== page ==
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  #21  
Old 07-14-2007
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sailaway21 is just really nice sailaway21 is just really nice sailaway21 is just really nice sailaway21 is just really nice
The boat, i kinda like my 21' Cal, is the main focus. But once you've settled on that, I'd look the trailer over as well.

What vehicle are you going to tow with? If it is 2wd you might want or need an extension on the trailer hitch for launching at some less than ideal ramps.

I'd also consider tearing down your axle hubs in the driveway. Learning to do this is fairly easy and it is the most likely item to fail on a longer trip. It'd be a real bummer to have a great excursion scotched by a wheel bearing. Carrying a spare hub assembly is not at all a bad idea. It's unlikely you'll have a problem and repair parts will be readily available. Better to carry them with you.

Good luck is your quest.
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  #22  
Old 07-14-2007
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I am starting (re-starting) with a 13' Zuma. Un-stayed mast (no wires), sail zips on, hull is only 130 pounds, self bailing cockpit, seems to be the perfect starter boat but is also very fast / sporty when the wind picks up 15+ kts..

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  #23  
Old 09-16-2007
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Sailormann will become famous soon enough
While you are looking for your boat, investigate the area that you are sailing in. There may be some Sailing Clubs (as opposed to yacht clubs), that are specifically oriented to "drysailing". This is to say that they cater to people who do not leave their boats in the water all the time, but launch them and haul them out every time they sail.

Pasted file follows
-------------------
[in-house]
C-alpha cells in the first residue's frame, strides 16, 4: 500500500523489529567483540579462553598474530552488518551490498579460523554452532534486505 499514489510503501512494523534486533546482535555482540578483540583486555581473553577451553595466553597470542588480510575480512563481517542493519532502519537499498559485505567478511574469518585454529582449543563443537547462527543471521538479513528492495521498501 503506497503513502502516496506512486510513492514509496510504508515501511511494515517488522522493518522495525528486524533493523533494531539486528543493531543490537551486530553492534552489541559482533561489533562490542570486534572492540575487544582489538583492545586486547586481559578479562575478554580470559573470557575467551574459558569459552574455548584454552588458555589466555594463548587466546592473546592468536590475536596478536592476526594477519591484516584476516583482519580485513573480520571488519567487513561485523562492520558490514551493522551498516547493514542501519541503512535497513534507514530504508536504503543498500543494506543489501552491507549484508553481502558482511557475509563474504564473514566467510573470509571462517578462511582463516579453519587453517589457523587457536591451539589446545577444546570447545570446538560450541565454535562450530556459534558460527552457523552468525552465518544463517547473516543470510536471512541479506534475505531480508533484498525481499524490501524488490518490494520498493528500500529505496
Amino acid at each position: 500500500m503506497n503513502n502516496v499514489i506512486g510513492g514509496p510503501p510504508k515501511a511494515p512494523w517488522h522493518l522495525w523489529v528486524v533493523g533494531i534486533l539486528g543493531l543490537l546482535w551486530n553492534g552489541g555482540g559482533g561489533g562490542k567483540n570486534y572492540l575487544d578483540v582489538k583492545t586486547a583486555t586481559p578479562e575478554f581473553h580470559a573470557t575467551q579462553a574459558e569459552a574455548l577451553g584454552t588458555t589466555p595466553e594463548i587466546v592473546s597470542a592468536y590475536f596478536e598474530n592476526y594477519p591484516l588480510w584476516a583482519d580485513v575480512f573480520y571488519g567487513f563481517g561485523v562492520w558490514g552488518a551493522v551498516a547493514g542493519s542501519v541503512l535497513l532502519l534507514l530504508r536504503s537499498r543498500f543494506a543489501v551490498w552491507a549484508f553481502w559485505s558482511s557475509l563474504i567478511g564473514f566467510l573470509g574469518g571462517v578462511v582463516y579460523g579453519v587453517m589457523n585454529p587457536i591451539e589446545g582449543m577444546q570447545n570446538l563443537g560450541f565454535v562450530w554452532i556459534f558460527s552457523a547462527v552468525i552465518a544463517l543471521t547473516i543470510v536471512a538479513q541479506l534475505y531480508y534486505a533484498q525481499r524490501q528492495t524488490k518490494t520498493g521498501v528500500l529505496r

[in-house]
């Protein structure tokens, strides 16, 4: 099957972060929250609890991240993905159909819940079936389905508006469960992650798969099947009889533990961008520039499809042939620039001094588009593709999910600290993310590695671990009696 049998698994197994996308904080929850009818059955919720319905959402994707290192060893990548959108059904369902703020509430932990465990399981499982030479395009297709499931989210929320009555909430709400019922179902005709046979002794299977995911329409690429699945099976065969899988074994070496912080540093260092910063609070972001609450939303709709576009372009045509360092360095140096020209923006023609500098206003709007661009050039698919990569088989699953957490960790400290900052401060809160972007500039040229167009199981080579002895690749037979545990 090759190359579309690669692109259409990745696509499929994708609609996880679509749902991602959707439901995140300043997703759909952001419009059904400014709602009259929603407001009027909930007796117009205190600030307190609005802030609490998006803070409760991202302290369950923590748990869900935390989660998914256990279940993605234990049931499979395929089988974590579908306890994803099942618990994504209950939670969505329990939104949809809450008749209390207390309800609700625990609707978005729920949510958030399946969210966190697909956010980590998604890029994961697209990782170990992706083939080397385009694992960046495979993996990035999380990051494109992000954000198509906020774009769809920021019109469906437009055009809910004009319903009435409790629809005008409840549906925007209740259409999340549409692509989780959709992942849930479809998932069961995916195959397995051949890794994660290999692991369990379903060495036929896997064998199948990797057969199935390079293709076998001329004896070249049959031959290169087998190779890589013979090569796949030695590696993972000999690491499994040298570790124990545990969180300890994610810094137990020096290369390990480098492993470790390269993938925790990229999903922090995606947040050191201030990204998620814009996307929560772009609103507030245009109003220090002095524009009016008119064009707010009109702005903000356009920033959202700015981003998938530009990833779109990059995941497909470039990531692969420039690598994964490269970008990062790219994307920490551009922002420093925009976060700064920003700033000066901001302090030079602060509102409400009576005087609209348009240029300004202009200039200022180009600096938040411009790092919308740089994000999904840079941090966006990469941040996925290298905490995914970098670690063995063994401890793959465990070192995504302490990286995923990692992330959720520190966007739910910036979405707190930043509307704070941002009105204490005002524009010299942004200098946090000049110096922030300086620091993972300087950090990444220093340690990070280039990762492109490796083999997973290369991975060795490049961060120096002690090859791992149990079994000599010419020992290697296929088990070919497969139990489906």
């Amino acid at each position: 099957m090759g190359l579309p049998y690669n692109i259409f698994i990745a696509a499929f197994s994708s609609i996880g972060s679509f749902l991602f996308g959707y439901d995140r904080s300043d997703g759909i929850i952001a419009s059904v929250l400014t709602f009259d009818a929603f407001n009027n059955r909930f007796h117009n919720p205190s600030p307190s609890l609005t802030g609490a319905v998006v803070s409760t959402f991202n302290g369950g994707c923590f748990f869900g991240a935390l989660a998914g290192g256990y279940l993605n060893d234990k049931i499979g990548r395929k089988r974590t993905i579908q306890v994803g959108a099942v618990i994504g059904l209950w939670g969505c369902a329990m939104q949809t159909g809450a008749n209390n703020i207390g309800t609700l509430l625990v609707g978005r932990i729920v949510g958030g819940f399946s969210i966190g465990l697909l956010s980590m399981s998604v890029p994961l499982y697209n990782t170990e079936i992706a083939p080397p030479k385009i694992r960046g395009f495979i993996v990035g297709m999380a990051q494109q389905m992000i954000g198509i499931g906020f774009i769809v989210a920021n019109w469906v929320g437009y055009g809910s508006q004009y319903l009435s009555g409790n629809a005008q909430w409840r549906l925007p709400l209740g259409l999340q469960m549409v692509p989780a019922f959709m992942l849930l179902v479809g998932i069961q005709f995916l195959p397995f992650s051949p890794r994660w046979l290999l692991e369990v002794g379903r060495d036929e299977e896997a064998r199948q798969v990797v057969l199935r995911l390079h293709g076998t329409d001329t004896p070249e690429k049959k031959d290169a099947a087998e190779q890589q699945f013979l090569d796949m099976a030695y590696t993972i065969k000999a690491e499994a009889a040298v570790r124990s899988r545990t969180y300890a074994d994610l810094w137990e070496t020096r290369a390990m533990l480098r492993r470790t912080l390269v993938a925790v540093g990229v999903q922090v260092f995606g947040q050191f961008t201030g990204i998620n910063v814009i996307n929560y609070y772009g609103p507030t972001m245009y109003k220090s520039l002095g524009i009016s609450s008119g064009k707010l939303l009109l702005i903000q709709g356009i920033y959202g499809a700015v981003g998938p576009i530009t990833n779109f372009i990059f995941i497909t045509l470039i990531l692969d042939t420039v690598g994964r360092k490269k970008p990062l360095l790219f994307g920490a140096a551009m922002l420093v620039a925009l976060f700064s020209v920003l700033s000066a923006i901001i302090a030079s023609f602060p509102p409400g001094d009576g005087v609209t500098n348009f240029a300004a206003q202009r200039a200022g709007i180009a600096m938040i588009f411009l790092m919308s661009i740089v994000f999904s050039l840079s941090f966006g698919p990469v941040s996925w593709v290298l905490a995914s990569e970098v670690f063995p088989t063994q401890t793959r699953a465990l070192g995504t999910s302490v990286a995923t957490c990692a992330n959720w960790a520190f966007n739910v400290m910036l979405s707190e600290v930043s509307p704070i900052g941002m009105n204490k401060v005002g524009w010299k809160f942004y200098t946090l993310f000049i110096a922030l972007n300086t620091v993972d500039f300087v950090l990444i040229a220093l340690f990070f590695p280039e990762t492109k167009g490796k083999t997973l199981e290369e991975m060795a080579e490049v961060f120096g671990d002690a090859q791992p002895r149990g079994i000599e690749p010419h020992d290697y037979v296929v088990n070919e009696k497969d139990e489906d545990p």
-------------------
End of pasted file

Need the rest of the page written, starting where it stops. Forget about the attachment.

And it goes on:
If you can find one of these clubs, then you will likely find that you can keep the boat there on its trailer with the rig up so that you do not have to raise and lower the mast each time you use it.

If there are no sailing clubs, then phone the yacht clubs and ask about their drysail facilities. Although it would cost more to join one of the clubs than it would to store the boat at home, the information, support and camaraderie you'll find will more than compensate for the added expense.
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  #24  
Old 09-16-2007
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sailingdog is just really nice sailingdog is just really nice sailingdog is just really nice sailingdog is just really nice sailingdog is just really nice
One thing sailormann forgot to point out is how much faster and easier launching your boat is if you keep it a one of these facilities. Some will even launch your boat for you, if you call a day ahead of time.
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You know what the first rule of sailing is? ...Love. You can learn all the math in the 'verse, but you take
a boat to the sea you don't love, she'll shake you off just as sure as the turning of the worlds. Love keeps
her going when she oughta fall down, tells you she's hurting 'fore she keens. Makes her a home.

—Cpt. Mal Reynolds, Serenity (edited)

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  #25  
Old 09-16-2007
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A club is definitely the way to go -- the condo association wouldn't appreciate a boat in the parking lot. I don't think the clubs around here will put my boat in the water for me : they're all-volunteer, no paid staff, so unless there are people who just hang around waiting to haul other people's boats, it probably won't happen, not even if I call ahead and ask nicely.

The upside is that membership costs are pretty low, basically just to cover the expenses of a few slips and a small building. I could probably even get a mooring, and not worry about hauling for spring and fall.